At least 300 migrant camps dismantled in northern France in 2019

Hundreds of police operations have been launched in 2019 to clear makeshift refugee camps in northern France, said charity workers.

Volunteers from Human Rights Observer, Utopia 56 and Auberge des Migrants say an average of two dismantlement are recorded every day in the northern French city of Calais. Photos posted by the organisations’ Twitter and Facebook pages show destroyed tents and scattered belongings that migrants left behind while fleeing law enforcement officers.

“It’s been happening with the same frequency, at the same time of day for several months,” said Charlotte, a volunteer at Utopia 56. “It’s discouraging. Migrants prepare for it every day. At around 7 am, when the police arrive, the migrants are set to go. They wake up early to pick up and sort their things, put away their sleeping bags.”

“I left my country looking for safety, but here I face police abuse…The police come every day to take my tent and clothes,” an Iranian man told Amnesty International.

According to Utopia 56 and Auberge des Migrants, at least 300 camps have been dismantled this year. Each migrant camp is usually occupied by about 25 to 100 migrants.

In addition to the poor living conditions, “migrants are exhausted. They don’t sleep much… they are very anxious,” said Charlotte. The volunteer added that many refuse to go to the emergency shelters, fearing their administrative situation will be assessed. Instead, they prefer to stay in the woods and not far from the areas that smuggling networks operate.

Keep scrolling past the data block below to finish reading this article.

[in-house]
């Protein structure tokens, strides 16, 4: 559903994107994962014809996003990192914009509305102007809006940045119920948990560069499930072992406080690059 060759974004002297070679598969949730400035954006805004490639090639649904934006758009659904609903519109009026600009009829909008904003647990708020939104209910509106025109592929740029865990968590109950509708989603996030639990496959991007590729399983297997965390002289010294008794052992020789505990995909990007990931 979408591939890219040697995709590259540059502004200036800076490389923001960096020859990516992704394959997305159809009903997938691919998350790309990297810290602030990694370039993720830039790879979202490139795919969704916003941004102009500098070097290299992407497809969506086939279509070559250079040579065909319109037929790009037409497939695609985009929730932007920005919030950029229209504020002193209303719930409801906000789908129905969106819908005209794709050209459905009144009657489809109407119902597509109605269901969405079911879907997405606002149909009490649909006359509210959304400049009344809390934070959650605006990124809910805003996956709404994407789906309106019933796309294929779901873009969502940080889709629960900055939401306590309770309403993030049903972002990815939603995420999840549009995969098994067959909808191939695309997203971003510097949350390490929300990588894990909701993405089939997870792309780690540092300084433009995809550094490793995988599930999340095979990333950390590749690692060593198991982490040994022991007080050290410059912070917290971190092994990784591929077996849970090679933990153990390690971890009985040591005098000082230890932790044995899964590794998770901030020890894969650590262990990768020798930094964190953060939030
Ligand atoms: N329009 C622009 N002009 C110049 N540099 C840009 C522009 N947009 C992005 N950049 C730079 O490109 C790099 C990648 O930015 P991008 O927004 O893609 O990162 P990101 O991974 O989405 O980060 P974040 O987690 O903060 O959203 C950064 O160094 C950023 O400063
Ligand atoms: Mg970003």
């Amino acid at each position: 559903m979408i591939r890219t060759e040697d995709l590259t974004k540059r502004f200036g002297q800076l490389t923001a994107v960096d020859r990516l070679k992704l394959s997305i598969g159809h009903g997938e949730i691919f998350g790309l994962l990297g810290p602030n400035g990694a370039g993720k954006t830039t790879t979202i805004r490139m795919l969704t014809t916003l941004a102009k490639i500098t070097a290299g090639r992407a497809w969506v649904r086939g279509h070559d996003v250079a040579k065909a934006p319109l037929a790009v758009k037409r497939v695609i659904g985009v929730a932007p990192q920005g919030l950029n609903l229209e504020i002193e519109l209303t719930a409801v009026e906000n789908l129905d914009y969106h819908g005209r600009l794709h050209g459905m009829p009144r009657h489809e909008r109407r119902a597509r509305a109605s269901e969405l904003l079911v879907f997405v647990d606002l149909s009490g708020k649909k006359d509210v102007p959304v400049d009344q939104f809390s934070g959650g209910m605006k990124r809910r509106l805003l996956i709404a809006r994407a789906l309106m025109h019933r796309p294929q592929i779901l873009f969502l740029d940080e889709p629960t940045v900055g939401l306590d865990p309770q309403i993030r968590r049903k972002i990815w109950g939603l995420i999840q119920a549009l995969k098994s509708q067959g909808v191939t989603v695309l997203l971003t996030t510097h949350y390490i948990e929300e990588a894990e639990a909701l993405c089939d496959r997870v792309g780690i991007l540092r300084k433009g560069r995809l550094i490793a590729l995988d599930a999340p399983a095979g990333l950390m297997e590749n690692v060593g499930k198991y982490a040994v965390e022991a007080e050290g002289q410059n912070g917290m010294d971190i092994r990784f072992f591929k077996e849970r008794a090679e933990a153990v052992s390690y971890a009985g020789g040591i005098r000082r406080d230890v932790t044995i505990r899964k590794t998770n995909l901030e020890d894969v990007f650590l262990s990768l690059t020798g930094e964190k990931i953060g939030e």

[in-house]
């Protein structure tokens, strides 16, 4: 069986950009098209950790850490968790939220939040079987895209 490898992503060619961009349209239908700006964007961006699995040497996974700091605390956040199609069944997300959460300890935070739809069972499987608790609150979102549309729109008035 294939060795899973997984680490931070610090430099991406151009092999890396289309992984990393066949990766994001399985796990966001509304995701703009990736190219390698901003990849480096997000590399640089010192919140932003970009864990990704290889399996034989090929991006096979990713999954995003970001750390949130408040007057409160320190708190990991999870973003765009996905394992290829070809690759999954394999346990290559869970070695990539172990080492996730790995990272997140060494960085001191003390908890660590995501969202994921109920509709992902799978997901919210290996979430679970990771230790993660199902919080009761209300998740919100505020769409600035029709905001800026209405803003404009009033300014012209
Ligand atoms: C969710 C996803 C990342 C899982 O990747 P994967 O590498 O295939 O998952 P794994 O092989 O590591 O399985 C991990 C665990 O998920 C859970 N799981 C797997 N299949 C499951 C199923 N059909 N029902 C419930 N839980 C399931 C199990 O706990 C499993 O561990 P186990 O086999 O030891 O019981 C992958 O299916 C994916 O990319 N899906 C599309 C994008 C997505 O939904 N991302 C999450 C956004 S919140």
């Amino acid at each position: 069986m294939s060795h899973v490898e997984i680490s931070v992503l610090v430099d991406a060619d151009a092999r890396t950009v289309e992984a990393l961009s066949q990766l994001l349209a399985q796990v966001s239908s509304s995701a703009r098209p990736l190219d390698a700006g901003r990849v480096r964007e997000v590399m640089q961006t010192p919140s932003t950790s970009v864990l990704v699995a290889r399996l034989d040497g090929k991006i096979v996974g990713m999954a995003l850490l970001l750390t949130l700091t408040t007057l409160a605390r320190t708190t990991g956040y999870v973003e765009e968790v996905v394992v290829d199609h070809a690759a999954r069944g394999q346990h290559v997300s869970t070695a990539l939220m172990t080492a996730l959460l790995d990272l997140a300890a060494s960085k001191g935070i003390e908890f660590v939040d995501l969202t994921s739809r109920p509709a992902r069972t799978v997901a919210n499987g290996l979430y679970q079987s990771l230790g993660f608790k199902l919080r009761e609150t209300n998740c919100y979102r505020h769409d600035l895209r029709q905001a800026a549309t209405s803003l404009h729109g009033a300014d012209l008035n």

Lives of irregular migrants in France is further complicated by “police harassing, intimidating and even using violence against people helping,” said Amnesty International. In a new report, Targeting solidarity: Criminalization and harassment of people defending migrant and refugee rights in northern France, released in June 2019, the human rights agency reported that authorities have obstructed, intimidated, and harassed aid workers.

“Providing food to the hungry and warmth to the homeless have become increasingly risky activities in northern France, as the authorities regularly target people offering help to migrants and refugees,” said Lisa Maracani, Amnesty International’s Human Rights Defenders Researcher. “Migrants and refugees did not simply disappear with the demolition of the ‘Jungle’ camp in 2016 and more than a thousand men, women and children are still living precarious lives in the area.”

Amnesty International estimates that more than 1,200 migrants including unaccompanied children, live in tents and informal camps around Calais and Grand-Synthe.

TMP – 21/06/2019

Photo Credit: HUANG Zheng / Shutterstock

Photo caption: Workers begin dismantle the Jungle of Calais during the eviction of the illegal refugee camp in the north of France